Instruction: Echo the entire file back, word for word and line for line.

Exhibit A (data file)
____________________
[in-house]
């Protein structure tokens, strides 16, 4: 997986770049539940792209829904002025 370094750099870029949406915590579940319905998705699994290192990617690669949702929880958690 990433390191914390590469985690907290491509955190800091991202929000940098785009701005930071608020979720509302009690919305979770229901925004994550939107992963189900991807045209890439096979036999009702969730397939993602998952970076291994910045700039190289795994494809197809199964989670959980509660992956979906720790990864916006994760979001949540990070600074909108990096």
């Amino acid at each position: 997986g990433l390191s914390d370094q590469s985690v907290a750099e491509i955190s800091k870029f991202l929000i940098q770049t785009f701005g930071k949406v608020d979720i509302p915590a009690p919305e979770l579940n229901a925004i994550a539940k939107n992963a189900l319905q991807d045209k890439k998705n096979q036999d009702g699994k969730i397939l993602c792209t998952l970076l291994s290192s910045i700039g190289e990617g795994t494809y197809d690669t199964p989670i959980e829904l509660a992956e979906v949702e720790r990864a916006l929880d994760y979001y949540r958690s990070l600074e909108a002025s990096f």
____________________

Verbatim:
[in-house]
């Protein structure tokens, strides 16, 4: 997986770049539940792209829904002025 370094750099870029949406915590579940319905998705699994290192990617690669949702929880958690 990433390191914390590469985690907290491509955190800091991202929000940098785009701005930071608020979720509302009690919305979770229901925004994550939107992963189900991807045209890439096979036999009702969730397939993602998952970076291994910045700039190289795994494809197809199964989670959980509660992956979906720790990864916006994760979001949540990070600074909108990096």
């Amino acid at each position: 997986g990433l390191s914390d370094q590469s985690v907290a750099e491509i955190s800091k870029f991202l929000i940098q770049t785009f701005g930071k949406v608020d979720i509302p915590a009690p919305e979770l579940n229901a925004i994550a539940k939107n992963a189900l319905q991807d045209k890439k998705n096979q036999d009702g699994k969730i397939l993602c792209t998952l970076l291994s290192s910045i700039g190289e990617g795994t494809y197809d690669t199964p989670i959980e829904l509660a992956e979906v949702e720790r990864a916006l929880d994760y979001y949540r958690s990070l600074e909108a002025s990096f």